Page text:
“March for Meals” Puts a Spotlight on Food Insecurity Among the Aging

Borough President Ruben Diaz Jr. and Beth Shapiro, Executive Director of Citymeals-on-Wheels, took The Bronx by foot today as they delivered meals to three Citymeals-on-Wheels recipients to focus attention on the growing problems of food insecurity and malnutrition among the borough’s homebound elderly. Today’s Citymeals delivery is part of a coordinated week-long national effort called “March for Meals.”

Citymeals is a nonprofit organization that works through a public/private partnership with the New York City Department for the Aging to fund and deliver more than two million weekend, holiday and emergency meals each year to New York City’s frail aged residents.  Citymeals supplements the city government-funded weekday meal program and provides a source of nutrition to isolated elderly during times when they might otherwise go without.

Last year, Citymeals funded 348,168 meals to homebound elderly in the Bronx, including 212,324 weekend meals, 22,387 holiday meals, 89,005 emergency meals and 24,452 Mobile Food Pantry meals for those most at risk for malnutrition.

More than 60 percent of Citymeals recipients are over 80 years old; 23 percent are over 90; dozens have lived at least a century.  All recipients are chronically disabled by conditions such as vision loss, diabetes, arthritis and heart disease.  Nearly all need assistance walking.  It is estimated that 66 percent use a cane, 39 percent use a walker and 16 percent use a wheelchair. Citymeals recipients are also isolated: 73 percent live alone; 40 percent rarely or never leave their homes; 8 percent have no one with whom they can talk.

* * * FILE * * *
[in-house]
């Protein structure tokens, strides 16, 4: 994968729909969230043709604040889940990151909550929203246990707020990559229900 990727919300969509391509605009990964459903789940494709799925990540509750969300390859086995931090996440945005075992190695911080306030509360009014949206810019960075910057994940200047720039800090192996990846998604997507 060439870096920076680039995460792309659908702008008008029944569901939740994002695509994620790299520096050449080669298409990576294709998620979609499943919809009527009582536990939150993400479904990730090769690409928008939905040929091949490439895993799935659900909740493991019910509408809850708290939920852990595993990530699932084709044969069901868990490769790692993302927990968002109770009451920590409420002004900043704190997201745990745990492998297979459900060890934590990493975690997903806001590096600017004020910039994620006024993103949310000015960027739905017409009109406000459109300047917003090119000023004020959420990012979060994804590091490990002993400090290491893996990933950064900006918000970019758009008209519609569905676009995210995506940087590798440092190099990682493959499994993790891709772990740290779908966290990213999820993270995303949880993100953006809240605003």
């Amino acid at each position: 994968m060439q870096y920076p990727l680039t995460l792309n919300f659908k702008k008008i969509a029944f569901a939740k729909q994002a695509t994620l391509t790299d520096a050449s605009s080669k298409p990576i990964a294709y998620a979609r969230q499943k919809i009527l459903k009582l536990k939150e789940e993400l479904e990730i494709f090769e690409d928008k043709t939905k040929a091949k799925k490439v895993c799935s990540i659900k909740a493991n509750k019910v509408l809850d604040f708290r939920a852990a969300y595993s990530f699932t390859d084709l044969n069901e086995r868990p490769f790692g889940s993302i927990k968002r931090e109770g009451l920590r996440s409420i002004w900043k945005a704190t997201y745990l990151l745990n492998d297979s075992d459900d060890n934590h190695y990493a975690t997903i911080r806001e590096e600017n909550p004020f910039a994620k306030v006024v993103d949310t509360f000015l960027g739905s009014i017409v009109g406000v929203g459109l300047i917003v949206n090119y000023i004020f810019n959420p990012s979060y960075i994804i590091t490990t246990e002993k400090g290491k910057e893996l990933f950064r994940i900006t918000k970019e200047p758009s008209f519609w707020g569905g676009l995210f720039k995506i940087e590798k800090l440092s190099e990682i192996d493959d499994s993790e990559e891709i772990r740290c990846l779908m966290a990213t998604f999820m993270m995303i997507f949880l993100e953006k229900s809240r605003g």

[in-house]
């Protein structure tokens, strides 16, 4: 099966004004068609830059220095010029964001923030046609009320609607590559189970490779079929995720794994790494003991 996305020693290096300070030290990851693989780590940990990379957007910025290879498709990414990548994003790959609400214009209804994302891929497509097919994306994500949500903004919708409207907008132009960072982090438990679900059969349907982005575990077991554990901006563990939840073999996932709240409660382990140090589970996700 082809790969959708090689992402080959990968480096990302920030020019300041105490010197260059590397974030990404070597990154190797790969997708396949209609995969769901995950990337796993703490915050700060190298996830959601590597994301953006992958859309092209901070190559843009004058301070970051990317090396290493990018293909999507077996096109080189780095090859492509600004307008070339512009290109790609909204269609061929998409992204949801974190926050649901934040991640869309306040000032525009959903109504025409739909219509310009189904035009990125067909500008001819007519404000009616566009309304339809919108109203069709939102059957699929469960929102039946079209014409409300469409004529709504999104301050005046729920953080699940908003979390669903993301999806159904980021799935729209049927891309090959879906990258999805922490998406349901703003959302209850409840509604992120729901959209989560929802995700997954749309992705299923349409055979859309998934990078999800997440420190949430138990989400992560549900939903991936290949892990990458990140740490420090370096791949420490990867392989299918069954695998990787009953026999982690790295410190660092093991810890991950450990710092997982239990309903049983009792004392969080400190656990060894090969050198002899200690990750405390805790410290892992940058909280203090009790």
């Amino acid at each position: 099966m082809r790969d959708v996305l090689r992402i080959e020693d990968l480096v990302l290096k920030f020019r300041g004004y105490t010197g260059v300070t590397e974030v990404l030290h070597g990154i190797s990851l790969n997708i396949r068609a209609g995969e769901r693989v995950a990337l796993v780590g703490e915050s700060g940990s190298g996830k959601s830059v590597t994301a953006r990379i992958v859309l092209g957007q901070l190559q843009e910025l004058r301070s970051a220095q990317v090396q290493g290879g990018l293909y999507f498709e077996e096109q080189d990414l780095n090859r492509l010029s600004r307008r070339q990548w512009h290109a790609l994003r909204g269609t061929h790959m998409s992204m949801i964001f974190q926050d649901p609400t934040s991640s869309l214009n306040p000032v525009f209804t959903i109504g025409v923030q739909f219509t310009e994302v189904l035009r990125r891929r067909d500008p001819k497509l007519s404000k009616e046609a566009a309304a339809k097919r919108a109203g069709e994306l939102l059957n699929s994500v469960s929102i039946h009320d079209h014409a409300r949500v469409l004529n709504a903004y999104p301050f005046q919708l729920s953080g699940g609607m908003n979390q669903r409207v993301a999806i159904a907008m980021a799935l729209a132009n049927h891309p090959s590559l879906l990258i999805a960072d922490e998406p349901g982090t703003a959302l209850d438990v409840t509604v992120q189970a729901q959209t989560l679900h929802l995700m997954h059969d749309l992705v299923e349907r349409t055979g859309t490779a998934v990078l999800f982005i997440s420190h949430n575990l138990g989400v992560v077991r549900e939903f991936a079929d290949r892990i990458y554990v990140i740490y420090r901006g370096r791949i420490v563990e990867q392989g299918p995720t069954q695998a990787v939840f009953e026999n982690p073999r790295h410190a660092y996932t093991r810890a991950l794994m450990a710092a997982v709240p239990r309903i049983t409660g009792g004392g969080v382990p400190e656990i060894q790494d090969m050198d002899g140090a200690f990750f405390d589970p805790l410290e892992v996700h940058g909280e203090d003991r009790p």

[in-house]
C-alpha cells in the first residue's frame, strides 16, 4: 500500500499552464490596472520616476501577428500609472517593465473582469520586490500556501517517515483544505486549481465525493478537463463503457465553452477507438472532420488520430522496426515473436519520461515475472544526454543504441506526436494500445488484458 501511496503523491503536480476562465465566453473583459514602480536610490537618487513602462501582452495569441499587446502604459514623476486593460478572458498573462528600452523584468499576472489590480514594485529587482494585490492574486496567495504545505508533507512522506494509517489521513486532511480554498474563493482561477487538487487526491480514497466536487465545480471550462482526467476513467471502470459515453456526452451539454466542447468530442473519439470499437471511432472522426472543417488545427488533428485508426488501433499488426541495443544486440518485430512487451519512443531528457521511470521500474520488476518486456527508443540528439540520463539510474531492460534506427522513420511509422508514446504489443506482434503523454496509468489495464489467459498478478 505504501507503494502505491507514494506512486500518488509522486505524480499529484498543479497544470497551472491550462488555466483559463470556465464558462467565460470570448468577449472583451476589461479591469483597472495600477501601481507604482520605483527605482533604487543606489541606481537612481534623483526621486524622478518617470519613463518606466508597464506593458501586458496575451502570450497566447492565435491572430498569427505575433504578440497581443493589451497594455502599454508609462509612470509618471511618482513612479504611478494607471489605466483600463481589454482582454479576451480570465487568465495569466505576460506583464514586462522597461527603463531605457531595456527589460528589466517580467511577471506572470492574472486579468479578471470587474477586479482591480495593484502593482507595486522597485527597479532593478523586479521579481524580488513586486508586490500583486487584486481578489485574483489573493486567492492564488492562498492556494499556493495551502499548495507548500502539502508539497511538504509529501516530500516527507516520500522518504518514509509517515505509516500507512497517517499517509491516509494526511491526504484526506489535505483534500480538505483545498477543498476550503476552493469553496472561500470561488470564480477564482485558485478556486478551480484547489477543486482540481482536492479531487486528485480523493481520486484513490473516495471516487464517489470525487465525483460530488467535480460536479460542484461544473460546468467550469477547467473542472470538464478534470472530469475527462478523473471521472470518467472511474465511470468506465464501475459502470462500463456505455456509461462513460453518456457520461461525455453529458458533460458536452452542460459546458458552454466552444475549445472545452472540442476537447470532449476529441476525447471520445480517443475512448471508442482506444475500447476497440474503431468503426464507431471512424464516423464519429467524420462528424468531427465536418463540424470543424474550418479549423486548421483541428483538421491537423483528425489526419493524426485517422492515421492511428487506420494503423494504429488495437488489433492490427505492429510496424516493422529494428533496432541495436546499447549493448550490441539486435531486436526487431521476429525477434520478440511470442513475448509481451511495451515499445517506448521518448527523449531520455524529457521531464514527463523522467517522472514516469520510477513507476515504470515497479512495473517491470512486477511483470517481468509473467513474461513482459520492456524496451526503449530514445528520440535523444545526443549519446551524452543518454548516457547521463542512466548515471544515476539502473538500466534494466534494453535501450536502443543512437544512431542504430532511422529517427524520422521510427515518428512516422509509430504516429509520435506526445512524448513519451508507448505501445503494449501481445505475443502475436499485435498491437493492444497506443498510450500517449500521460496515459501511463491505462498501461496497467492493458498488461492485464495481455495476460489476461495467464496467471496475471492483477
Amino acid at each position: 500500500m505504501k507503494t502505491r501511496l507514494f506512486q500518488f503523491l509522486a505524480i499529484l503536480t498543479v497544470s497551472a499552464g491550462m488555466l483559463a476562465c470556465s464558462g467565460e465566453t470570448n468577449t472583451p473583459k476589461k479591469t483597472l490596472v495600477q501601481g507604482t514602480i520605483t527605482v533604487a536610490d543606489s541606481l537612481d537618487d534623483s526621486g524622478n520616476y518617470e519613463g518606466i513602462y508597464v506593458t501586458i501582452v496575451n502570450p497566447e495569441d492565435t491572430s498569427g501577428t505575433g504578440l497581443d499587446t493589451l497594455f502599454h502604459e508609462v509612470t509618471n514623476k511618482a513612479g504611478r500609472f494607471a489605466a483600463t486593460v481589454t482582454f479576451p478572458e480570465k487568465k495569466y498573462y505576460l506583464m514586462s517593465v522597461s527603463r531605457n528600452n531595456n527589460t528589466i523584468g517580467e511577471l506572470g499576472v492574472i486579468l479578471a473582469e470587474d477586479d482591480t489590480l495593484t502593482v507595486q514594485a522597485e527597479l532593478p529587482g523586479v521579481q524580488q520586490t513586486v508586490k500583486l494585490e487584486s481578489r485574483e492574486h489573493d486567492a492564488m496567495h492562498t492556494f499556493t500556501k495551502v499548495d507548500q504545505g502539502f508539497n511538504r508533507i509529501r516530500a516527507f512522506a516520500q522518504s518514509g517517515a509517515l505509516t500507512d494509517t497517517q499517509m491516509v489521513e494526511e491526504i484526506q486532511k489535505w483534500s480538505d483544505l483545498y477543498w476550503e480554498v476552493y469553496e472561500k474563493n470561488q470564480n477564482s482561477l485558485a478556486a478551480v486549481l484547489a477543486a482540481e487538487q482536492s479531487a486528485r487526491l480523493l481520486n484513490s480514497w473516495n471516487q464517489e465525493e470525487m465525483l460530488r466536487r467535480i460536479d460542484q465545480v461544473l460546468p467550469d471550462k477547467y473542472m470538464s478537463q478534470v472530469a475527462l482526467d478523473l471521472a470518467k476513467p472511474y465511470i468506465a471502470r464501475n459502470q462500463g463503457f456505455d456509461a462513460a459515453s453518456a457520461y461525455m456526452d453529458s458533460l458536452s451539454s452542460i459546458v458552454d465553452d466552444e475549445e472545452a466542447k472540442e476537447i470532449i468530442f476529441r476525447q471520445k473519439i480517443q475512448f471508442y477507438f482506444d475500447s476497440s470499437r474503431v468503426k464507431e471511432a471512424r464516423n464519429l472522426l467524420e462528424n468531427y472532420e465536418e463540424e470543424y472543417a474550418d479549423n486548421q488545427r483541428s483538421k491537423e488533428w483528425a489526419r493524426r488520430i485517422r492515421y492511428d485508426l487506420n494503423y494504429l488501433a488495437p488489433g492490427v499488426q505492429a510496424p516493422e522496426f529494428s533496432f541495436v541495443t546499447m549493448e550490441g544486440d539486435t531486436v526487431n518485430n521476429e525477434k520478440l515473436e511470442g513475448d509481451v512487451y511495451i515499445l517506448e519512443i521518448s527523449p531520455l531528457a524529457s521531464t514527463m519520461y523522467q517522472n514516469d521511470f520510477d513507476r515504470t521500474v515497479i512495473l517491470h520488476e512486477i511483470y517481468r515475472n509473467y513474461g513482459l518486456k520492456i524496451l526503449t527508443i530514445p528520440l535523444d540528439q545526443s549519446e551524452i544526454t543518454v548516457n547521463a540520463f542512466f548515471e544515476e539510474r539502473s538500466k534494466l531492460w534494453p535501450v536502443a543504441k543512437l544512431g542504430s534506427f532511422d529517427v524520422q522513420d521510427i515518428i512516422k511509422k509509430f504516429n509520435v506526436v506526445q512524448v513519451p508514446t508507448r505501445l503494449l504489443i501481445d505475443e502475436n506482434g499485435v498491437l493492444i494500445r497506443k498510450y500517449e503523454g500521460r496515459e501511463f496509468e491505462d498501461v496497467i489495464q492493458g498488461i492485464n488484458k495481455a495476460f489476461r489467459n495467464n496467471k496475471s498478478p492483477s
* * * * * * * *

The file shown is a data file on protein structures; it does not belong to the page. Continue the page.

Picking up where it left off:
Shapiro said, “Citymeals cares for 18,000 of our most vulnerable neighbors all across the city.  But our efforts go far beyond the weekend, holiday and emergency meal programs. Our volunteer initiatives provide a constant lifeline of comfort and human companionship to those who need it most.  We hope this March for Meals initiative will focus the public’s attention on the work we do, who we serve, the growing problem of food insecurity and malnutrition among the city’s elderly and why volunteerism and financial support are so critical to what we do.

“I would also like to thank Borough President Diaz for joining us today in the community and seeing, first-hand, the challenges that some of his most needy constituents face,” Shapiro added.

Bronx Borough President Ruben Diaz Jr. said, “I hold the Citymeals-on-Wheels program very close to my heart, as a teenager I often times delivered meals to the elderly. There is nothing more fulfilling than making sure that our seniors are being taken care of with a hot meal and company. It is the least we can do to help the pillars of our community and I am glad that through programs like Citymeals thousands of homebound seniors in The Bronx and in our City have access to a good meal and some good conversation.”

The Citymeals warehouse in Brooklyn is also an important supplier of emergency meals during times of crisis like blizzards and ice storms, hurricanes, blackouts and man-made emergencies.

Those interested in volunteering or supporting Citymeals should go to www.citymeals.org